Journalism is criminalised

The decision of the British High Court to grant the extradition of Julain Assange to America criminalises journalism, and is a blow to human rights. The Court granted a US government appeal against an earlier court decision to refuse extradition.

This is a victory for the world’s bully, the US government. It’s not just about Assange. This means anyone who displeases the US government is at risk from their snatch squads, wherever in the world they are.

Assange performed a huge service to humanity by exposing US forces slaughtering civilians in Iraq and Afghanistan. The ‘Collateral Damage’ video he obtained showed US troops gunning down 10 civilians and two journalists. That is why he is being persecuted.

In January, a British court had refused extradition because Assange is at risk of suicide. His legal team established that. An Act of 2003 gives judges the “power to protect the mentally disordered from extradition where their mental disorder is such that extradition to a foreign state is ‘oppressive’.” Assange suffers depression and an Autism Spectrum Disorder.

The US Government’s lawyers accused Assange of ‘concealing information’. An affidavit from human rights solicitor Gareth Pierse explained this was to protect his partner and their two sons.

The US Government has promised he will not be held in solitary in a maximum security prison. This is worthless, because its lawyers add “in the event that, after entry of this assurance, he was to commit any future act that then meant he met the test for such designation (being held in solitary confinement in a high-security prison – A McC).”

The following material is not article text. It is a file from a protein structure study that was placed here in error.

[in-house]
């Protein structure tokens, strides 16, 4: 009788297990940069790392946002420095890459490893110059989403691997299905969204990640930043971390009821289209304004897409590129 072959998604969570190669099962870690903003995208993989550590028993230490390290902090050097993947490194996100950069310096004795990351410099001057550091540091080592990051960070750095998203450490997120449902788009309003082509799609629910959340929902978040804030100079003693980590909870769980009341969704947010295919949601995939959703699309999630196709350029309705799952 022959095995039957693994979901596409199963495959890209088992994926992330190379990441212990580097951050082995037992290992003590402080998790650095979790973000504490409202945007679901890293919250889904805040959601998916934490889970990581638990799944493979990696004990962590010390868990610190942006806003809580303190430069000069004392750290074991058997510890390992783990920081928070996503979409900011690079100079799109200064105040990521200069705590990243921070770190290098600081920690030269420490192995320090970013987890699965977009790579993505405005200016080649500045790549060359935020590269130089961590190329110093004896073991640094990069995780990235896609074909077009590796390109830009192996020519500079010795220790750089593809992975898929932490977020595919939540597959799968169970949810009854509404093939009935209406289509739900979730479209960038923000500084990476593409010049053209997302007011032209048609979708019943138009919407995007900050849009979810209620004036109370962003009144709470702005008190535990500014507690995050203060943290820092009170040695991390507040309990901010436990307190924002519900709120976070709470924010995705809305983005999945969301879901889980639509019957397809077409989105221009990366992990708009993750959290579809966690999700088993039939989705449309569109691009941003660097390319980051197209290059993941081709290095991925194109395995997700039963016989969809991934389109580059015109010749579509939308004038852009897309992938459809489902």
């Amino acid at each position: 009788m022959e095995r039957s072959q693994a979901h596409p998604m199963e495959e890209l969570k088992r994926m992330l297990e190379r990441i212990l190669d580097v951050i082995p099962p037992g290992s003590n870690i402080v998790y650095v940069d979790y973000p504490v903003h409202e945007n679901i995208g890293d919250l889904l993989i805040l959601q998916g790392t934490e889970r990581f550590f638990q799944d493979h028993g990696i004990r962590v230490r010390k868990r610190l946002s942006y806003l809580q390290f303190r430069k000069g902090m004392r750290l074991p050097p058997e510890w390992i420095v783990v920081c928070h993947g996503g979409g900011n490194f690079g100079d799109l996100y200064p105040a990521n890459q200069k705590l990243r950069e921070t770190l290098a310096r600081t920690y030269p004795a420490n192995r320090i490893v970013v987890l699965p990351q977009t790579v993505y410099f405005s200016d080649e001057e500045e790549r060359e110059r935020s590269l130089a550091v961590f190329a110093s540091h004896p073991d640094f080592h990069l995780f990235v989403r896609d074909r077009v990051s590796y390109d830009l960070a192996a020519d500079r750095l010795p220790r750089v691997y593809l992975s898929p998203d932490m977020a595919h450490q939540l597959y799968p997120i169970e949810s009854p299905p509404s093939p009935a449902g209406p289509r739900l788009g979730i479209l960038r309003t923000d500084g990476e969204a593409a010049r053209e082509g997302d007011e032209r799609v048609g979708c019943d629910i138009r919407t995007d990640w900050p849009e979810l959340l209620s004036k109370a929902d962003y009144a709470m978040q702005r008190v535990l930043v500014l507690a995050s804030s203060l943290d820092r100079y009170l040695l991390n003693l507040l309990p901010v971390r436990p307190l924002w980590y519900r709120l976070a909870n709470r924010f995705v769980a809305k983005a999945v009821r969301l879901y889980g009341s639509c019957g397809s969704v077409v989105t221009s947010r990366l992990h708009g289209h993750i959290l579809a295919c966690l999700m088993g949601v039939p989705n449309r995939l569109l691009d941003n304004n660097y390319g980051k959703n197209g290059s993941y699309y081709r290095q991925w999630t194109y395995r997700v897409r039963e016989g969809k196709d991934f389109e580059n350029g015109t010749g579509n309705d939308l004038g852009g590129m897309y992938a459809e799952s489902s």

The US has promised Assange can serve his sentence in his native Australia. The US has a history of reneging on such promises. A Spanish court permitted the extradition of David Mendoza to the US, on that basis he could be returned to Spain to serve his sentence. With Mendoza in a US prison, the Department of Justice refused to return him to Spain. He was eventually returned – after six years of diplomatic arguments.

US administrations have targeted Assange for over 10 years. The Trump administration discussed kidnapping him from the Ecuadorean Embassy in London, where he had sought asylum, or murdering him there.

The Biden administration has adopted a different style to Trump. It has delivered the same barbaric determination to extradite Assange, and criminalise journalism.

That is why protest is so important. The National Union of Journalists (NUJ) immediately condemned the extradition decision. Within a couple of hours of the decision being announced, members of the Derry North West Ireland Branch of the NUJ held a small protest in Derry City Centre. The Belfast NUJ is planning a protest at City Hall. Other branches across the union are planning to do so. The wider trade union movement must give what support it can. So must all who value free speech, and want to stop the rich and powerful hiding their crimes.

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